We chose WhyLabs as an observability capability for our ML Platform because of the ease of integration and rich capabilities that enable us to meet Model Health Equity Governance guidelines and minimize time-to-insight across model operation tasks.
Engineering Director, Major Healthcare Provider
Monitoring image data for machine learning (ML) is important for any large healthcare company running medical image recognition and classification models. In this case study, we will explore how a large healthcare provider uses WhyLabs to predict the likelihood of patients developing certain conditions, diagnose diseases, and identify potential treatments. These models are trained and evaluated on large datasets containing medical images, such as X-rays, CT scans, and MRIs.
The Challenge: Medical data privacy, sensitivity, and image size
There were several key challenges to monitoring image data that we identified from conversations with their ML team:
- Medical images can be very large, making it difficult to store and manage the data effectively.
- The quality of medical images can vary greatly, affecting the accuracy and performance of the ML model.
- The privacy and security of medical images is of utmost importance, as they may contain sensitive patient information.
- In addition to monitoring the model's overall performance, it was important for their team to monitor the model's fairness and bias by evaluating the model's performance across different subgroups of the data, such as different genders and races. If the model exhibits significant disparities in performance across these subgroups, it may be necessary to adjust the model or the data to address these issues.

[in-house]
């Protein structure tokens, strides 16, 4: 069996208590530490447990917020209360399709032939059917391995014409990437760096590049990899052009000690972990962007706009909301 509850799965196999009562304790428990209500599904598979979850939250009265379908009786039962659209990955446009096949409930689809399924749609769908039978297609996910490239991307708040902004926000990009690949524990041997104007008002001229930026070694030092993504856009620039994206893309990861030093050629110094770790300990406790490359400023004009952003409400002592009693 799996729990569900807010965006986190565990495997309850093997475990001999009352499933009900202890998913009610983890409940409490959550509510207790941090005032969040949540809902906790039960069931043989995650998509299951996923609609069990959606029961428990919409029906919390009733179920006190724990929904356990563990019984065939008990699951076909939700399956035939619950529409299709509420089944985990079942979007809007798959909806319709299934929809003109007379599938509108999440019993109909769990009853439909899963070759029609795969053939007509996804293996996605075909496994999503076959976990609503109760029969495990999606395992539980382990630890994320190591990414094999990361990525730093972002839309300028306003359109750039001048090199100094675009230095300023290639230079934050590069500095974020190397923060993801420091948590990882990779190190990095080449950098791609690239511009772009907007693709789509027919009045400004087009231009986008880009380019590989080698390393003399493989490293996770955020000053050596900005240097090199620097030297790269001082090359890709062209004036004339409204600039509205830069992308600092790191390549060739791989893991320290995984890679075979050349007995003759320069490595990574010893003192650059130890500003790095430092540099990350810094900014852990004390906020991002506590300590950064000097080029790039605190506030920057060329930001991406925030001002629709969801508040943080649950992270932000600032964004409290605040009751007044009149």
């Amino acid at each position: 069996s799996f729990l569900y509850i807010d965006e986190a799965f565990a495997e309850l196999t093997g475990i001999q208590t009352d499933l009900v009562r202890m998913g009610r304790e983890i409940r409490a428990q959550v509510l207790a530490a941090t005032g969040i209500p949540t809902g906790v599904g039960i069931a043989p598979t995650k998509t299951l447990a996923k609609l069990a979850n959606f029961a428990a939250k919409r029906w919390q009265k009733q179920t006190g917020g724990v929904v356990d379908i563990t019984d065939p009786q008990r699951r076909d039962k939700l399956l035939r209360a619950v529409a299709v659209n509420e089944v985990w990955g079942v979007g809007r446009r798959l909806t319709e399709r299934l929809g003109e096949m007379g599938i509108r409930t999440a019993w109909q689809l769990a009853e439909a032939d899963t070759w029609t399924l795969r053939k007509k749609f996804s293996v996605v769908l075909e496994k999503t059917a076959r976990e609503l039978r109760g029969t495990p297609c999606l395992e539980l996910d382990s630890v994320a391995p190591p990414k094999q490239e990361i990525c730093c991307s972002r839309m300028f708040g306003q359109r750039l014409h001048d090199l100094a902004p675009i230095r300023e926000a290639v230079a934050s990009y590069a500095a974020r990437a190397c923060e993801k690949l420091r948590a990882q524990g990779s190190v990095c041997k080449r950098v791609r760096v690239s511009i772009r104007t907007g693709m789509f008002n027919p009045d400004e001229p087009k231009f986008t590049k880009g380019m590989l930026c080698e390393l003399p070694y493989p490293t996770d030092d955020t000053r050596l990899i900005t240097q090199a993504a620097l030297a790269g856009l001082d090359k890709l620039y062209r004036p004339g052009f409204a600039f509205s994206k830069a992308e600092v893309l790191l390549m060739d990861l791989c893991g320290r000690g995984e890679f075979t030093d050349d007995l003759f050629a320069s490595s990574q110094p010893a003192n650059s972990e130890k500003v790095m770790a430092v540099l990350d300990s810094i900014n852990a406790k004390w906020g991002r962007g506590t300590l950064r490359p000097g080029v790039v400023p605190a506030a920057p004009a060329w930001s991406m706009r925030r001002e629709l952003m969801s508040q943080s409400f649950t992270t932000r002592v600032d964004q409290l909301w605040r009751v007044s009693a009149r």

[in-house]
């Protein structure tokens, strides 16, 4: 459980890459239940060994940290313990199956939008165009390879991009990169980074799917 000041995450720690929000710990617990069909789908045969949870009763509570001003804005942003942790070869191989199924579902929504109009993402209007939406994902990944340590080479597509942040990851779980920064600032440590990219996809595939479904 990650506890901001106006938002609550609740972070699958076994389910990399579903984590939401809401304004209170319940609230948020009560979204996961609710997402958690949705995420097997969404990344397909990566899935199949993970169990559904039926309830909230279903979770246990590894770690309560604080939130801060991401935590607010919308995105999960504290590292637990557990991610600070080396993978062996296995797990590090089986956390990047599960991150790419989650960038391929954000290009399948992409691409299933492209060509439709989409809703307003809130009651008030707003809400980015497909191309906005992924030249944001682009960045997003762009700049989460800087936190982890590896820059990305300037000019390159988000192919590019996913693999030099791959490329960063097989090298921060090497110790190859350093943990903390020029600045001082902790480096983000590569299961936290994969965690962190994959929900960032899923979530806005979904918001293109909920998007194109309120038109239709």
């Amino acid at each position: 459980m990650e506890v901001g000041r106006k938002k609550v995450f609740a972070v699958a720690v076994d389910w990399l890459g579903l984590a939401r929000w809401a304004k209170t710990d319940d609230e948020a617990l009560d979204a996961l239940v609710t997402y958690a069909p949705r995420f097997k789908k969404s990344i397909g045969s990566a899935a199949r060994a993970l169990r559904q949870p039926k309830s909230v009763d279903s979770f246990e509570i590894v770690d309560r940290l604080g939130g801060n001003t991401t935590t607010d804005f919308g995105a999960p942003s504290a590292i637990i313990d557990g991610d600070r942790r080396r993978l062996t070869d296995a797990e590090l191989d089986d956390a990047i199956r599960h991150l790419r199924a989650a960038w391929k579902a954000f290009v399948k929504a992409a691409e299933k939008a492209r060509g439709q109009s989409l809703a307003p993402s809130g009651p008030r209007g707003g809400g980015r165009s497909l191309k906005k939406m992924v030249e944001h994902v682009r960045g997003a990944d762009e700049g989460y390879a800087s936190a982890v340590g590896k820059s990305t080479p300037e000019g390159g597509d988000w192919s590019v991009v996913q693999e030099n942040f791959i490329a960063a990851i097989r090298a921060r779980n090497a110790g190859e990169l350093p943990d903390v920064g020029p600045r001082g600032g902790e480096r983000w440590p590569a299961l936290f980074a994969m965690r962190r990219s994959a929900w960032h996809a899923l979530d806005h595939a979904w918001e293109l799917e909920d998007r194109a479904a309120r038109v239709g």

To effectively monitor their image data, it was essential to follow a structured approach that included the following:
- Data collection and preprocessing: The first step in monitoring image data is to collect and preprocess the data. This typically involves acquiring the images from different sources, such as hospitals and clinics, and organizing them into a dataset. The dataset should be carefully curated to ensure that it contains a representative sample of the population and that the images are high-quality. In addition, the data should be preprocessed to extract relevant features and prepare it for training the ML model.
- Model training and evaluation: The next step is to train and evaluate the ML model on the preprocessed image data. This typically involves selecting an appropriate model architecture and training algorithm and tuning the hyperparameters to achieve the best performance. The trained model should then be evaluated on a separate test dataset to assess its accuracy and performance.
- Model deployment and monitoring: Once the ML model has been trained and evaluated, it can be deployed in a production environment. However, monitoring the model to ensure it continues to perform well over time is important. This can be done by regularly collecting and preprocessing new image data, and comparing the model's performance on the new data to its performance on the training and test datasets. If the model performance degrades significantly, it may be necessary to retrain the model on the updated data.
The solution: Monitoring derived image metrics with whylogs and the WhyLabs AI Observatory platform